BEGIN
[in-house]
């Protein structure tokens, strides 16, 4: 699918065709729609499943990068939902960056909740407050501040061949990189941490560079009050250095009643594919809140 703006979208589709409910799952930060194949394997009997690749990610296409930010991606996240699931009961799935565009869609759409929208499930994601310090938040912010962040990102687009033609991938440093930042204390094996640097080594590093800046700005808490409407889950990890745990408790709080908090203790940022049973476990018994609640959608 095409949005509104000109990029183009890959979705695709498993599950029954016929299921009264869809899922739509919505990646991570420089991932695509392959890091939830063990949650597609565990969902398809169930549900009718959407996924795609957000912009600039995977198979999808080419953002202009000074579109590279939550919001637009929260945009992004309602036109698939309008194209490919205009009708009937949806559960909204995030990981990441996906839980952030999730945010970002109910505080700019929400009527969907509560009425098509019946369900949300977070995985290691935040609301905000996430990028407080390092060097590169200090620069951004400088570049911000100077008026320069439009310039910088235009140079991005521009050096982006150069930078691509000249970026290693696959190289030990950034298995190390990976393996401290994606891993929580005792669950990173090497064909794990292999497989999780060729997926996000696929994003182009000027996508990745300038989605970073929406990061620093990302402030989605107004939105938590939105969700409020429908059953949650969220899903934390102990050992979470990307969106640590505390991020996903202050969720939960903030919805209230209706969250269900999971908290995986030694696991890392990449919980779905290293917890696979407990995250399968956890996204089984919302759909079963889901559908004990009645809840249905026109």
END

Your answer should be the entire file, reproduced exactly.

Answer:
[in-house]
């Protein structure tokens, strides 16, 4: 699918065709729609499943990068939902960056909740407050501040061949990189941490560079009050250095009643594919809140 703006979208589709409910799952930060194949394997009997690749990610296409930010991606996240699931009961799935565009869609759409929208499930994601310090938040912010962040990102687009033609991938440093930042204390094996640097080594590093800046700005808490409407889950990890745990408790709080908090203790940022049973476990018994609640959608 095409949005509104000109990029183009890959979705695709498993599950029954016929299921009264869809899922739509919505990646991570420089991932695509392959890091939830063990949650597609565990969902398809169930549900009718959407996924795609957000912009600039995977198979999808080419953002202009000074579109590279939550919001637009929260945009992004309602036109698939309008194209490919205009009708009937949806559960909204995030990981990441996906839980952030999730945010970002109910505080700019929400009527969907509560009425098509019946369900949300977070995985290691935040609301905000996430990028407080390092060097590169200090620069951004400088570049911000100077008026320069439009310039910088235009140079991005521009050096982006150069930078691509000249970026290693696959190289030990950034298995190390990976393996401290994606891993929580005792669950990173090497064909794990292999497989999780060729997926996000696929994003182009000027996508990745300038989605970073929406990061620093990302402030989605107004939105938590939105969700409020429908059953949650969220899903934390102990050992979470990307969106640590505390991020996903202050969720939960903030919805209230209706969250269900999971908290995986030694696991890392990449919980779905290293917890696979407990995250399968956890996204089984919302759909079963889901559908004990009645809840249905026109």